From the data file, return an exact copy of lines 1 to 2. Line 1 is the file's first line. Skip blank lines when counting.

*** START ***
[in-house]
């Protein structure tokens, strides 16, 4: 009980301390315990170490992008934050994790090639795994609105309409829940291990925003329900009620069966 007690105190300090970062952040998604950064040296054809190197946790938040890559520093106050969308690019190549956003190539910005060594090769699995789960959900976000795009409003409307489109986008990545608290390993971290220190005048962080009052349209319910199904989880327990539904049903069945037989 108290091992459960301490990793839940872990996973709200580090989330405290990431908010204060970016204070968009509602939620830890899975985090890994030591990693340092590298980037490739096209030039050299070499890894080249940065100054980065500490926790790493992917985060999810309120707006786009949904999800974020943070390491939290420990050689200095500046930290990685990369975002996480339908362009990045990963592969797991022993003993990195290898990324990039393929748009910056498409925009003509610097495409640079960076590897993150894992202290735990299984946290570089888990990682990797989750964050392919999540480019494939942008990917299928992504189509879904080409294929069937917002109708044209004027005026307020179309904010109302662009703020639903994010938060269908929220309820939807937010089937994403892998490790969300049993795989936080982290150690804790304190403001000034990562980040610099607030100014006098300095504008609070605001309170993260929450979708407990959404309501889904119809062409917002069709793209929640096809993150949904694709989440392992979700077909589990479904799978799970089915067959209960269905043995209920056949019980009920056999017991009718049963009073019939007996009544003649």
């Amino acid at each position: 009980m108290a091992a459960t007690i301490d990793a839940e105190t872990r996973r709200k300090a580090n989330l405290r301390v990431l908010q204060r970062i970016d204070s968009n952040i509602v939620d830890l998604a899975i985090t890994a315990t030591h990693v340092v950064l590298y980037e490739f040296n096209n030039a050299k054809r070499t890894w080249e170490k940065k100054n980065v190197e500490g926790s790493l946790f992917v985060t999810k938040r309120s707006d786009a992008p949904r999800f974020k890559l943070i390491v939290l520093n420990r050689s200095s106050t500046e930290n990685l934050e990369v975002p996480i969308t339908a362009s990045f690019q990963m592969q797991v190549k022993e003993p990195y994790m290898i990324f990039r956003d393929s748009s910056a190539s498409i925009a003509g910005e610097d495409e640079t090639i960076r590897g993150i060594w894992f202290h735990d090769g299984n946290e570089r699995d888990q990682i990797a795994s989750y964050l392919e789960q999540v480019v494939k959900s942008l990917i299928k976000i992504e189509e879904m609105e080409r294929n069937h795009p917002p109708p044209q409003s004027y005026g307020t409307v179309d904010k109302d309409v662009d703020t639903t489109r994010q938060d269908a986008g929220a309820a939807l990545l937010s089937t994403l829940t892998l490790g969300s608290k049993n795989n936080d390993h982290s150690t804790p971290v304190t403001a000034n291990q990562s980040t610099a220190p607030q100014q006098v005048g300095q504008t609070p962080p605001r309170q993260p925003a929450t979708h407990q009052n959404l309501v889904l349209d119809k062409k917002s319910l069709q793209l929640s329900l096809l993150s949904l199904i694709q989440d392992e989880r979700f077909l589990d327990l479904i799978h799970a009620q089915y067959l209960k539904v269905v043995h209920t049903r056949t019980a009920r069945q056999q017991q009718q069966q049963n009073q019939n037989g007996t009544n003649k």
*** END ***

[in-house]
């Protein structure tokens, strides 16, 4: 009980301390315990170490992008934050994790090639795994609105309409829940291990925003329900009620069966 007690105190300090970062952040998604950064040296054809190197946790938040890559520093106050969308690019190549956003190539910005060594090769699995789960959900976000795009409003409307489109986008990545608290390993971290220190005048962080009052349209319910199904989880327990539904049903069945037989 108290091992459960301490990793839940872990996973709200580090989330405290990431908010204060970016204070968009509602939620830890899975985090890994030591990693340092590298980037490739096209030039050299070499890894080249940065100054980065500490926790790493992917985060999810309120707006786009949904999800974020943070390491939290420990050689200095500046930290990685990369975002996480339908362009990045990963592969797991022993003993990195290898990324990039393929748009910056498409925009003509610097495409640079960076590897993150894992202290735990299984946290570089888990990682990797989750964050392919999540480019494939942008990917299928992504189509879904080409294929069937917002109708044209004027005026307020179309904010109302662009703020639903994010938060269908929220309820939807937010089937994403892998490790969300049993795989936080982290150690804790304190403001000034990562980040610099607030100014006098300095504008609070605001309170993260929450979708407990959404309501889904119809062409917002069709793209929640096809993150949904694709989440392992979700077909589990479904799978799970089915067959209960269905043995209920056949019980009920056999017991009718049963009073019939007996009544003649």